We are happy to announce the availability of rapid COVID-19 IgM and IgG antibody testing. While antibody testing is not the best way to detect an active/early infection it can be helpful in detecting prior infection and possibly ongoing protection from re-infection. We have put together this FAQ to help with questions you may have about antibody testing. You can register online ahead of your visit to save time at the office.
COVID Antibody FAQ
I think I have COVID-19, should I be tested for antibodies?
No- the best way to determine if you have an active infection would be to test directly for the presence of COVID-19 itself, either through rapid antigen testing or molecular PCR testing. It can take several weeks for antibodies to show up- by the time they are present in detectable levels the initial infection is usually over. Antibodies mainly serve to protect against future infection. Current recommendations from the CDC and other professional societies are that antibody testing NOT be used to detect active infection. In one study, only 40% of patients had antibodies during the first week of illness. If you are having symptoms- an evaluation and direct testing for COVID-19 is needed.
What is the utility of the antibody test?
While it is not a good test for active infection, antibody testing is useful in assessing for prior infections, asymptomatic cases, and possible immunity/protection from reinfection. While there is still much about COVID-19 we do not yet understand, the general agreement is that the presence of antibodies indicates prior infection with COVID-19 or prior immunization and serves as some degree of protection from re-infection. Re-infection with COVID-19 is rare, and most cases of re-infection are mild, which would indicate there is some protection after recovering from COVID-19.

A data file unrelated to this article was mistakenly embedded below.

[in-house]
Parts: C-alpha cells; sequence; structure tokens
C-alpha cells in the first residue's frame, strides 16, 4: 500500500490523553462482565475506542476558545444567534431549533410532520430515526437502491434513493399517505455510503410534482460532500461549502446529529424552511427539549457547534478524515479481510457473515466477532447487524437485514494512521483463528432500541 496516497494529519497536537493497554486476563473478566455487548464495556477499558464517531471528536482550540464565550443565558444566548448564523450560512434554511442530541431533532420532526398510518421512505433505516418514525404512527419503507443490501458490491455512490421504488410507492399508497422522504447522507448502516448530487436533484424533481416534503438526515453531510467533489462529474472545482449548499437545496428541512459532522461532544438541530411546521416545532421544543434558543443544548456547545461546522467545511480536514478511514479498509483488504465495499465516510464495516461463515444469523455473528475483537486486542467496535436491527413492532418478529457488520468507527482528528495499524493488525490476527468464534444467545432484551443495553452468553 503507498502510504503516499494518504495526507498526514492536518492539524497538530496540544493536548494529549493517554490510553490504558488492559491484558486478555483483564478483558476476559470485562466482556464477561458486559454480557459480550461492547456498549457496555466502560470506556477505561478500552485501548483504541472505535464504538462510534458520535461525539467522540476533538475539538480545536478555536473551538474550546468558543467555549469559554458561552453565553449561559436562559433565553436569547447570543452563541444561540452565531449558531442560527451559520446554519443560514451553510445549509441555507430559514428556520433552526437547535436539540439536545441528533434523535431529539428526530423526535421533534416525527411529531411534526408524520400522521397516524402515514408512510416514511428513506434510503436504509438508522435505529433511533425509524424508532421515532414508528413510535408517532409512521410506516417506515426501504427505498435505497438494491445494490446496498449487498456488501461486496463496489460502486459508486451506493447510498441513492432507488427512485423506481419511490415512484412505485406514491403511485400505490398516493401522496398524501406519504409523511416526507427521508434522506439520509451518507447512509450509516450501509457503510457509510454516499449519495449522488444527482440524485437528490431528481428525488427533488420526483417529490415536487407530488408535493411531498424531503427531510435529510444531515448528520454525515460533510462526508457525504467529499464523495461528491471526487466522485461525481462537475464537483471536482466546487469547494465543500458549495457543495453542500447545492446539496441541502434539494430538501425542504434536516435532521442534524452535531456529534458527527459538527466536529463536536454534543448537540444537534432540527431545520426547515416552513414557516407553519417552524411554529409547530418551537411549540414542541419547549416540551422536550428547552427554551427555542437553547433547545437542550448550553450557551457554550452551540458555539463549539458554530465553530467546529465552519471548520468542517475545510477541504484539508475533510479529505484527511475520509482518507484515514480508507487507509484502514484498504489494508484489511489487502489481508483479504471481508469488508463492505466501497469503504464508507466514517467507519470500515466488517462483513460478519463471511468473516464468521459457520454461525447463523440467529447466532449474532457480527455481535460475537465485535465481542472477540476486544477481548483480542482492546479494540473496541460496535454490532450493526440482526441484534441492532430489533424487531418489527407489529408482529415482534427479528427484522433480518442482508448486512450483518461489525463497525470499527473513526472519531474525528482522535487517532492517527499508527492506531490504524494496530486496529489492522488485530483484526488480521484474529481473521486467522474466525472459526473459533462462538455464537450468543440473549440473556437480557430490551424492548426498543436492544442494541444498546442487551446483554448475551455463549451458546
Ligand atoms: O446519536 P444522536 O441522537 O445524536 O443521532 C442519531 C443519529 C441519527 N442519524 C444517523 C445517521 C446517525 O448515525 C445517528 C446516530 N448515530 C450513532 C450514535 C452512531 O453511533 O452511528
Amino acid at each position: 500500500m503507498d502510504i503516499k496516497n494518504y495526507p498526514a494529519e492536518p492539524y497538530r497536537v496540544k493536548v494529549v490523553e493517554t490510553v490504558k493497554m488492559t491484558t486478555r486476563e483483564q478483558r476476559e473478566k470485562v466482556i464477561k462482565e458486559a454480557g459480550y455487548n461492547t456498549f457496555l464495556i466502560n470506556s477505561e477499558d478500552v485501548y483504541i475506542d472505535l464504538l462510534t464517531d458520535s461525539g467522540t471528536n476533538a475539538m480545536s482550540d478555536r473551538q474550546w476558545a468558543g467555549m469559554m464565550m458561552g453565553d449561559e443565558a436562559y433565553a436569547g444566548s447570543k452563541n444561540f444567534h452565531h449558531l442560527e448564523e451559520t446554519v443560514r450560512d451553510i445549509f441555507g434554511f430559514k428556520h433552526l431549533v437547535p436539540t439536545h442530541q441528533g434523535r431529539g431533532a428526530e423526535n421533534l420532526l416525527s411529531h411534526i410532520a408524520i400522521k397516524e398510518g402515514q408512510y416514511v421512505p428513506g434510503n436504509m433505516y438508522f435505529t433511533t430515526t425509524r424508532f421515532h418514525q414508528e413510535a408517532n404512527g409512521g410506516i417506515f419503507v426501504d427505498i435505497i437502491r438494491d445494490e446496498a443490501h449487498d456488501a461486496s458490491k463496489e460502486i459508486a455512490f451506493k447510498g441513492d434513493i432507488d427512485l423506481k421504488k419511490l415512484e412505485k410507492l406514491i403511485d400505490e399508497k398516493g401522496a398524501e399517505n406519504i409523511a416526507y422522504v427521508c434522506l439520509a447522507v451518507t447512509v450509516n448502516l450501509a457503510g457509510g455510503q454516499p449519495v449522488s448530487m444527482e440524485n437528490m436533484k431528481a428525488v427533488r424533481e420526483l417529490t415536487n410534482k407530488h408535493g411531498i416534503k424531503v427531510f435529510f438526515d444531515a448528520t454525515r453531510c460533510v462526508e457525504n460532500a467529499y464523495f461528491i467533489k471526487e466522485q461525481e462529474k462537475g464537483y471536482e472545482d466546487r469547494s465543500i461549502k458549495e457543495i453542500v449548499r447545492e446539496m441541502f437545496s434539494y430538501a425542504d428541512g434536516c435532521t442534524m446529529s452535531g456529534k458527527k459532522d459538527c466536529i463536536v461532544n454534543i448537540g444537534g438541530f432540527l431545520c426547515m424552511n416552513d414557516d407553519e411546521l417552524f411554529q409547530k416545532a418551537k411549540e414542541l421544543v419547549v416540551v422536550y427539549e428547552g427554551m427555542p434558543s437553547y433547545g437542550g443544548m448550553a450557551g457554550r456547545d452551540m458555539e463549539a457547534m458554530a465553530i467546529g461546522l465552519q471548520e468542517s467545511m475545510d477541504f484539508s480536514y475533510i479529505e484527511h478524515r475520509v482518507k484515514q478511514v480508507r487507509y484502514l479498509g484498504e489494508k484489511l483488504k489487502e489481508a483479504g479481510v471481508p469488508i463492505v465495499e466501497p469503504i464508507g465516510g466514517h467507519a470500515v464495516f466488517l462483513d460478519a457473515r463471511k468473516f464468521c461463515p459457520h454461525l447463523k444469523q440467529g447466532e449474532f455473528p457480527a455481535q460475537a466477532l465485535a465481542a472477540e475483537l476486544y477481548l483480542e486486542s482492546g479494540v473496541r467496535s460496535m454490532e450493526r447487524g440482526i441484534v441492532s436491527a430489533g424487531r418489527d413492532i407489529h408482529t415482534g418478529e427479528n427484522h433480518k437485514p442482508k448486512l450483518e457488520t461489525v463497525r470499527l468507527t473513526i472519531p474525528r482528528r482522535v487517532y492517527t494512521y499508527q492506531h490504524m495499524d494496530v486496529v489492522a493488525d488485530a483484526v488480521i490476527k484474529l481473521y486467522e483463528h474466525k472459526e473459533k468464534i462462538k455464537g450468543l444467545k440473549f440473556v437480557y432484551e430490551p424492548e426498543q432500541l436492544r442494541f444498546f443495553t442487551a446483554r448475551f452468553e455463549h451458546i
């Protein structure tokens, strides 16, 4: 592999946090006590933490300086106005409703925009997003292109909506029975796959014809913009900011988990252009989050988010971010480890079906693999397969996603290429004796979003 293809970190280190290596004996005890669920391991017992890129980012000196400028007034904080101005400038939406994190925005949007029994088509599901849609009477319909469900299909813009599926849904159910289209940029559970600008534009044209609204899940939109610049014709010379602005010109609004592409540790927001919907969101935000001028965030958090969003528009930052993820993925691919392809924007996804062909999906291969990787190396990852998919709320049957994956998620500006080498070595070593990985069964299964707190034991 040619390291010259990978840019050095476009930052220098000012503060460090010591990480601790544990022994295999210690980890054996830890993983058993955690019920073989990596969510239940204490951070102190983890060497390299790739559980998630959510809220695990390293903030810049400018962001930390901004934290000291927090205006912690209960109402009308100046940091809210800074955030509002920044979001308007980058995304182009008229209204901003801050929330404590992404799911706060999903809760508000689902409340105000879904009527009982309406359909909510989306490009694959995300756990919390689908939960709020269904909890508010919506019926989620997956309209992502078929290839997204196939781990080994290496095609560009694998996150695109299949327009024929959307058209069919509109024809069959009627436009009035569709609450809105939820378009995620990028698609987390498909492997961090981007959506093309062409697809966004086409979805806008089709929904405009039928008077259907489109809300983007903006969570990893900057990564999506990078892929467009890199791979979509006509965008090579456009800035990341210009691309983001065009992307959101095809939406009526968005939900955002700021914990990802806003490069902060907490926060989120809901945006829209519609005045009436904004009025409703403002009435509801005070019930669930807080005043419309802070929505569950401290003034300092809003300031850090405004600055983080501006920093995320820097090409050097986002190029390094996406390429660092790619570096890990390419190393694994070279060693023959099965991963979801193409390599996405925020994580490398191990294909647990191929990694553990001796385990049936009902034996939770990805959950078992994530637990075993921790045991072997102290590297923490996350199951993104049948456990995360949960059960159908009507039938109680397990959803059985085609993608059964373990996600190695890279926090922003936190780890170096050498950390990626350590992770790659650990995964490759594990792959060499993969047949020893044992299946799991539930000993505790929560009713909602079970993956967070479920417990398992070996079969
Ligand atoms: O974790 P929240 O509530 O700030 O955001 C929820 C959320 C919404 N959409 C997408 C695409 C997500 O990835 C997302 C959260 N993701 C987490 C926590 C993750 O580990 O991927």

What is the difference between IgM and IgG? Does it matter?
IgM is usually the first antibody the body produces in response to infection, but typically IgM levels will wane quickly after the initial infection. IgG antibodies serve as long term protection against future infection. In the case of COVID-19 most patients develop IgM and IgG antibodies within a few days of each other. The presence of both IgM and IgG would indicate a more recent infection, whereas the presence only of IgG would indicate a more remote infection.
If my antibody test is positive, do I need to isolate/quarantine?
No- if you are not having symptoms. A positive antibody test would indicate prior infection and would not require any changes to your current activities. If anything it would indicate some degree of immunity from re-infection.
If you are having symptoms, or a known direct exposure, current isolation and quarantine restrictions still apply regardless of antibody test results. For patients with symptoms the appropriate test would be a COVID-Antigen or PCR test.
If my antibody test is positive, can I stop wearing a mask?
While antibodies offer protection against re-infections and subsequent spread to those around us, there is still much we do not understand about COVID-19. Not all infections result in life-long immunity. Some patients can lose their antibodies months after their initial infection. The presence of antibodies does not guarantee immunity against re-infection.
Can I use antibody testing to see if my COVID-19 vaccination was effective?
COVID-19 vaccination results in an antibody response specifically against the surface spike protein. The test we are using does detect antibodies directed at the surface spike protein and other COVID-19 antibodies, so in theory antibodies from the vaccine could show up on our test. Unfortunately that specific scenario has not been formally tested by the manufacturer and so we cannot say for certain the vaccine generated antibodies react with our test.